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February 21, 2019

Brazil has Three Distinct Corn Crops

Author: Michael Cordonnier/Soybean & Corn Advisor, Inc.

In recent years, Brazil has become the second largest corn exporter in the world, so the market now pays close attention to Brazil's corn production.

Brazil actually has three distinct corn crops split between the full-season corn, which is planted primarily in southern Brazil, the safrinha corn crop planted after soybeans are harvested, and the corn crop in northern and northeastern Brazil.

The full-season corn crop in southern and southeastern Brazil starts to be planted in August or September after the temperatures warm up and the summer rainy season begins. The two big states for full-season corn production are Minas Gerais and Rio Grande do Sul. Nearly all the full-season corn production is used domestically for the livestock industry, which is centered in southern Brazil. The full-season corn crop accounts for approximately 30% of Brazil's total corn production, but it is not large enough to satisfy domestic demand. As a result, corn must be imported into the region from central Brazil or even from neighboring Argentina or Paraguay.

Brazil's safrinha corn crop is planted after the first crop of soybeans are harvested. The safrinha corn is generally planted during January and February in central Brazil, but planting can extend into March especially in the more southern locations. The safrinha corn is generally harvested between June and August. The vast majority of Brazil's corn exports are from the safrinha production. The main safrinha corn producing states are Mato Grosso followed by Parana and Mato Grosso do Sul. The safrinha corn crop generally accounts for about 70% of Brazil's total corn production.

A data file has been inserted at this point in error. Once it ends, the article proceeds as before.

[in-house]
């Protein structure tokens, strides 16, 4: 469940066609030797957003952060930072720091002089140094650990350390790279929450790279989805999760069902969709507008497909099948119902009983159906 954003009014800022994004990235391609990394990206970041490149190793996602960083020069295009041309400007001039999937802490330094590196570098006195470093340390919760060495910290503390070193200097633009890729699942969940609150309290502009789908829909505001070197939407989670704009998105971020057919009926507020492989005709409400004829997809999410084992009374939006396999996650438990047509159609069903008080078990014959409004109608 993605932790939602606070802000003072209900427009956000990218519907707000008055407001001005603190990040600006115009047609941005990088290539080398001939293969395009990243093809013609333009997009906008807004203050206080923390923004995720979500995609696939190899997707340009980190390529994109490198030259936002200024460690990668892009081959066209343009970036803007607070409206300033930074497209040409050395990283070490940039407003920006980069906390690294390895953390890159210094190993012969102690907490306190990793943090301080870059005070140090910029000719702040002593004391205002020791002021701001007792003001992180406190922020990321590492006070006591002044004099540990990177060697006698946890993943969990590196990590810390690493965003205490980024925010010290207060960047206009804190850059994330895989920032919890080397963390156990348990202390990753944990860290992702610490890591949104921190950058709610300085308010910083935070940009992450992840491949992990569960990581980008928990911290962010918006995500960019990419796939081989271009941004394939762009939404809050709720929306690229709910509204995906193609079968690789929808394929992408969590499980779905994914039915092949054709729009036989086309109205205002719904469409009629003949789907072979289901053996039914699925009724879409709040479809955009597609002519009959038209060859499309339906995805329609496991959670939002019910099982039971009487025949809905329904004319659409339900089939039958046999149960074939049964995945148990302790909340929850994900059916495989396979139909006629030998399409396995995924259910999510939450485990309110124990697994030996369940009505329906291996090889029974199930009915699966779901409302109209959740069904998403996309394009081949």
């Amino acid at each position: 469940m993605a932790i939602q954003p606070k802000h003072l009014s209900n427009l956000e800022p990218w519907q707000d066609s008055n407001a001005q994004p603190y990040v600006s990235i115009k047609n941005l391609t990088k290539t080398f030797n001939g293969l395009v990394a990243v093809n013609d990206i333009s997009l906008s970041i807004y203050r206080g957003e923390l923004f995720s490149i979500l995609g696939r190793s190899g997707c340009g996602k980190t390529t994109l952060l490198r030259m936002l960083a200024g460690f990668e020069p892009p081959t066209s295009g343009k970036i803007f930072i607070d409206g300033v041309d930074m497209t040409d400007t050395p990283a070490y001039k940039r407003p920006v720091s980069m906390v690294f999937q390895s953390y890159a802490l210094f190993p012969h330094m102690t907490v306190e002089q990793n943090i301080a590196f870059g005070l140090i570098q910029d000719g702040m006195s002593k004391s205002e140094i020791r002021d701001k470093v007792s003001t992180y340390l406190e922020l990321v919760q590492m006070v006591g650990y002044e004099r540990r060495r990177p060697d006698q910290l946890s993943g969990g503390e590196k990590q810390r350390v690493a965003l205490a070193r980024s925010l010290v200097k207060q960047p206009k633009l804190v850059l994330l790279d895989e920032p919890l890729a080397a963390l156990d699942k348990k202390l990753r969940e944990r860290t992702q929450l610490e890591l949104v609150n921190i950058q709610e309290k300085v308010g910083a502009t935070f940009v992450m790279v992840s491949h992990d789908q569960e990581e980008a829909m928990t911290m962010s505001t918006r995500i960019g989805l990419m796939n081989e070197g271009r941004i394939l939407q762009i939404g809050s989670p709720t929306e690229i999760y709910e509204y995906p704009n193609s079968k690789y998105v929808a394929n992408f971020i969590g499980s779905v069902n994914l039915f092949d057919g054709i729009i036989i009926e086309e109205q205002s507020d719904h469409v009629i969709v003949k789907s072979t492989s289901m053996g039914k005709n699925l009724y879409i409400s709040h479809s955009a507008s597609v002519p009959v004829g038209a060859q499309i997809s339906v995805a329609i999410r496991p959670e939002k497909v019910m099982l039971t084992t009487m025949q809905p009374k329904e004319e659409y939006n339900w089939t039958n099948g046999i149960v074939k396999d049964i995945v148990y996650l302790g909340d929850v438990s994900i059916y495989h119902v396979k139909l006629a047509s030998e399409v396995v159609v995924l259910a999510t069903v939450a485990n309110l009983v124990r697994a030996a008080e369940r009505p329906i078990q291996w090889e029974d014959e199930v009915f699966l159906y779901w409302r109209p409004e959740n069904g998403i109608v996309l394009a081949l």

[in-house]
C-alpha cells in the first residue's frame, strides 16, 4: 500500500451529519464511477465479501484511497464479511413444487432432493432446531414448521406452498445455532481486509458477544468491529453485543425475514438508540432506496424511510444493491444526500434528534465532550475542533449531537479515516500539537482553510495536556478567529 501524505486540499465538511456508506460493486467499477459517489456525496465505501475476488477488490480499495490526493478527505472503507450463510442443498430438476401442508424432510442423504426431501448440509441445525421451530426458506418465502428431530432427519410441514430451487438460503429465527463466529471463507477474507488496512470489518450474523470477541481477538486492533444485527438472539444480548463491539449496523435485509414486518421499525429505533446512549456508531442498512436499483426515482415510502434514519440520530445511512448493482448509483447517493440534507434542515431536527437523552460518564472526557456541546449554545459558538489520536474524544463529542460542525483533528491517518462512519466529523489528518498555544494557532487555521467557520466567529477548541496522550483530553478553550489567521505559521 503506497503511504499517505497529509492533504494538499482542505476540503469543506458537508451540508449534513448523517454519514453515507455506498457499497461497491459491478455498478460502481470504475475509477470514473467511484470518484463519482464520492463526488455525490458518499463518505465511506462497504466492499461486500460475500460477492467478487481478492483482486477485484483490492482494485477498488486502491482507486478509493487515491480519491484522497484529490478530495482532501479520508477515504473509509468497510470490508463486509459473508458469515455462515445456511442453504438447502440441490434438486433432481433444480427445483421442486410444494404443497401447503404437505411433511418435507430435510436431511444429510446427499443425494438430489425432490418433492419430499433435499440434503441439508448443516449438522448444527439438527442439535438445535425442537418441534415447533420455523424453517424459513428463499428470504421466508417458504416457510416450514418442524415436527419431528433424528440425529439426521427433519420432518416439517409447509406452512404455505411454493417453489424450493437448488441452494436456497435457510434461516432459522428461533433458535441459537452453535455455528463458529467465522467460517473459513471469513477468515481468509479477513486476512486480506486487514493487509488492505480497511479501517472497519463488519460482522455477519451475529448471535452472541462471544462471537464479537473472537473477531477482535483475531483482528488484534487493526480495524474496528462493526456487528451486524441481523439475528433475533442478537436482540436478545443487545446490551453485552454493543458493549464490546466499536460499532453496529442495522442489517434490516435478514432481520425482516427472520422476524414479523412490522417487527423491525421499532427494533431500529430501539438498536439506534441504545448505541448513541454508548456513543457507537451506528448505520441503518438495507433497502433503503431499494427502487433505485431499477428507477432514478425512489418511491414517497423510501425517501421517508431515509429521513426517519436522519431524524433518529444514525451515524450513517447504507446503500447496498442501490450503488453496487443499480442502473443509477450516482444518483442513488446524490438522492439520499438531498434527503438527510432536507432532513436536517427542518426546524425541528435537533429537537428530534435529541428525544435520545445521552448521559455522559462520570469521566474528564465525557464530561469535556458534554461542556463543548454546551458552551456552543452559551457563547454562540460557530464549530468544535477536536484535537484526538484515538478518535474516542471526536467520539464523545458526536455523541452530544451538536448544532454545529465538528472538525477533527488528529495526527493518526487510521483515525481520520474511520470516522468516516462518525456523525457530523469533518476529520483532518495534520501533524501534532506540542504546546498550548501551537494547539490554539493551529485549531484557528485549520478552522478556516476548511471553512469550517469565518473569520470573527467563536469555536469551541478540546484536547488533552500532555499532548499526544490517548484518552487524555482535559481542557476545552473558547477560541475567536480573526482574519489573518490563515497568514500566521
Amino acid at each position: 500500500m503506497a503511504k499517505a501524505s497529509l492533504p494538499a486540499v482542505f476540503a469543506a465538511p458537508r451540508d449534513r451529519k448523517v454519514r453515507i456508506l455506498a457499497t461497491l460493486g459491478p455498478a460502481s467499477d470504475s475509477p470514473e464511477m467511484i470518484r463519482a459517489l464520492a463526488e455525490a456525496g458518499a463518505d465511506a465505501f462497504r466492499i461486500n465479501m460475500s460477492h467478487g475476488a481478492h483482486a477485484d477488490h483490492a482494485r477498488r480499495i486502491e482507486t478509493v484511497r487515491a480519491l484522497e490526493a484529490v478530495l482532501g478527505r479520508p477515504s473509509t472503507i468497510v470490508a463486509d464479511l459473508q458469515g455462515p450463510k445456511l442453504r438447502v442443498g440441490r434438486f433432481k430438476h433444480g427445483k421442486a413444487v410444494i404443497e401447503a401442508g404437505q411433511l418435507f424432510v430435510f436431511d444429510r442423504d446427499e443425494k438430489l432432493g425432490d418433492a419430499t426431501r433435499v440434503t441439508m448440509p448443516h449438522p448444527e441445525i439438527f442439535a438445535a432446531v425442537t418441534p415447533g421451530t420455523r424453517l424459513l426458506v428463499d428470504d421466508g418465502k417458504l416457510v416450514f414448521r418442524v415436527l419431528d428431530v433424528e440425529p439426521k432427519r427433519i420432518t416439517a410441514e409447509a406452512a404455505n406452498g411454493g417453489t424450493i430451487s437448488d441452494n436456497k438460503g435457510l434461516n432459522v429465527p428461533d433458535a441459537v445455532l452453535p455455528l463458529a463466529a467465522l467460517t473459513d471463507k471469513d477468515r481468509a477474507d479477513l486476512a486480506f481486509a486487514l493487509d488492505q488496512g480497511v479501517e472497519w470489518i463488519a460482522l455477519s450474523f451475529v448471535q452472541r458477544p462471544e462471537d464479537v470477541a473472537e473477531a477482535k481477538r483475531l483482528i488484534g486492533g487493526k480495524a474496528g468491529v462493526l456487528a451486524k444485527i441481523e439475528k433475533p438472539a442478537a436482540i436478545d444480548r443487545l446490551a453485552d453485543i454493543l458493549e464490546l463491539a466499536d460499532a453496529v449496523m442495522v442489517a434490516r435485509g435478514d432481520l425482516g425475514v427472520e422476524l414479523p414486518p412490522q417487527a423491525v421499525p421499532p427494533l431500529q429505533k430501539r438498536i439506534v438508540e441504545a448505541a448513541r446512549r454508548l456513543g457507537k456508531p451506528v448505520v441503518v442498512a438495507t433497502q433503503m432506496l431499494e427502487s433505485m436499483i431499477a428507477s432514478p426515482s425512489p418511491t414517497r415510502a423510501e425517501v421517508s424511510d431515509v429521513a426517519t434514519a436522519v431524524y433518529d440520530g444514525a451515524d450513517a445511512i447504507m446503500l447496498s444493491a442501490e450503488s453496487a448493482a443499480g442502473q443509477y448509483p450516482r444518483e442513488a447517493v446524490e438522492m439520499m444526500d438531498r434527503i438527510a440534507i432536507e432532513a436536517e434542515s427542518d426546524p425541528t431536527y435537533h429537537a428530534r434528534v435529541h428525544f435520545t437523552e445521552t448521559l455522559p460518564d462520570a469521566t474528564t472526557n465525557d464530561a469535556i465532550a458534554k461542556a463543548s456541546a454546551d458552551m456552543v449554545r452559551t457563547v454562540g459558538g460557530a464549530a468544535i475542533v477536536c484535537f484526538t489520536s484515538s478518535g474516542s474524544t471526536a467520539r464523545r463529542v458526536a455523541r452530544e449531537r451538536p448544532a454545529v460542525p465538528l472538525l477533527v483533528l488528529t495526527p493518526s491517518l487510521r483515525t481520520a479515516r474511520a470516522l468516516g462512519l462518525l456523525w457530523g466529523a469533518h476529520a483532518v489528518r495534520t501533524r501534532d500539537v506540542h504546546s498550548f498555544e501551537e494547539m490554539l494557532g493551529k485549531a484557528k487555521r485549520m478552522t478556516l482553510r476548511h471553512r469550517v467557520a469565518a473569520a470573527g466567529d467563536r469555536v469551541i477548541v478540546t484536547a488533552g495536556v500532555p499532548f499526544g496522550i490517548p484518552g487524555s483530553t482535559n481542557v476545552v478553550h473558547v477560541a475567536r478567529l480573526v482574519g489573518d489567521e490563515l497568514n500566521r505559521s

The third corn crop in Brazil is produced in northern and northeastern Brazil. Much of this corn is produced by small family farmers in northeastern Brazil who use low levels of technology and use the corn for their small livestock operations. Some of the corn in northern and northeastern Brazil is planted early, so it is combined with the full-season corn production. Some of the corn in northern and northeastern Brazil is planted late, so it is combined with the safrinha corn production.

There are about 6-8 million tons of corn produced in northern and northeastern Brazil and Conab allocated about 60% of that to the full-season production and about 40% to the safrinha production. How the corn in northern and northeastern Brazil is allocated is confusing because it depends on when and where it is planted. The corn in that region can be planted at different times depending on when a region receives rain.

Northeastern Brazil always has a corn deficit, so the Brazilian government has programs where they subsidize the purchase and transportation of corn from the center-west region of Brazil to northeastern Brazil. Transporting the corn by truck from Mato Grosso for example to northeastern Brazil, is often more expensive than purchasing the corn in Mato Grosso. Since the small family farmers cannot afford the high cost of transportation, the federal government steps in subsidize the transportation.